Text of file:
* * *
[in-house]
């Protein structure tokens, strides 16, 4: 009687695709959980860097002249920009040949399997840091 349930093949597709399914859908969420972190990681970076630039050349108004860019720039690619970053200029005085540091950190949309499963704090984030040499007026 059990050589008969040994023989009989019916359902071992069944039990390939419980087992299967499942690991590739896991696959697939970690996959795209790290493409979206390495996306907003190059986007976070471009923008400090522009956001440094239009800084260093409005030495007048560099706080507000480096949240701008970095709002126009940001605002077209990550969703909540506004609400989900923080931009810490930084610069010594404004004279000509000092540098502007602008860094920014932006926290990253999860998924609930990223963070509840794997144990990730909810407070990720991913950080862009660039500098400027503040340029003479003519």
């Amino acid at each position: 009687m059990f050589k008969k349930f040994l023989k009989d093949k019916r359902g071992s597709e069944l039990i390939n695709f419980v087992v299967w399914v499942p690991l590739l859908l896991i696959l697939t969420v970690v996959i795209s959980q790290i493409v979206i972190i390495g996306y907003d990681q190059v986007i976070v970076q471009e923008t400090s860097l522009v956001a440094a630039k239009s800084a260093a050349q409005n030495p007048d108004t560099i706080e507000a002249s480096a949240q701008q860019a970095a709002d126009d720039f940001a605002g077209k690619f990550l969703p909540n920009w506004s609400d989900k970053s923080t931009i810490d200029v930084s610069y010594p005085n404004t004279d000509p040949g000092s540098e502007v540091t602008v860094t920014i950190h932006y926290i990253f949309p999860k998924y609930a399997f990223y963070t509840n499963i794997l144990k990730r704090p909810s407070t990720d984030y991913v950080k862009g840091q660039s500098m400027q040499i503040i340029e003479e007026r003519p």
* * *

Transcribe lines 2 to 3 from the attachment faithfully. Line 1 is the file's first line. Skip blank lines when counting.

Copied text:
């Protein structure tokens, strides 16, 4: 009687695709959980860097002249920009040949399997840091 349930093949597709399914859908969420972190990681970076630039050349108004860019720039690619970053200029005085540091950190949309499963704090984030040499007026 059990050589008969040994023989009989019916359902071992069944039990390939419980087992299967499942690991590739896991696959697939970690996959795209790290493409979206390495996306907003190059986007976070471009923008400090522009956001440094239009800084260093409005030495007048560099706080507000480096949240701008970095709002126009940001605002077209990550969703909540506004609400989900923080931009810490930084610069010594404004004279000509000092540098502007602008860094920014932006926290990253999860998924609930990223963070509840794997144990990730909810407070990720991913950080862009660039500098400027503040340029003479003519």
């Amino acid at each position: 009687m059990f050589k008969k349930f040994l023989k009989d093949k019916r359902g071992s597709e069944l039990i390939n695709f419980v087992v299967w399914v499942p690991l590739l859908l896991i696959l697939t969420v970690v996959i795209s959980q790290i493409v979206i972190i390495g996306y907003d990681q190059v986007i976070v970076q471009e923008t400090s860097l522009v956001a440094a630039k239009s800084a260093a050349q409005n030495p007048d108004t560099i706080e507000a002249s480096a949240q701008q860019a970095a709002d126009d720039f940001a605002g077209k690619f990550l969703p909540n920009w506004s609400d989900k970053s923080t931009i810490d200029v930084s610069y010594p005085n404004t004279d000509p040949g000092s540098e502007v540091t602008v860094t920014i950190h932006y926290i990253f949309p999860k998924y609930a399997f990223y963070t509840n499963i794997l144990k990730r704090p909810s407070t990720d984030y991913v950080k862009g840091q660039s500098m400027q040499i503040i340029e003479e007026r003519p």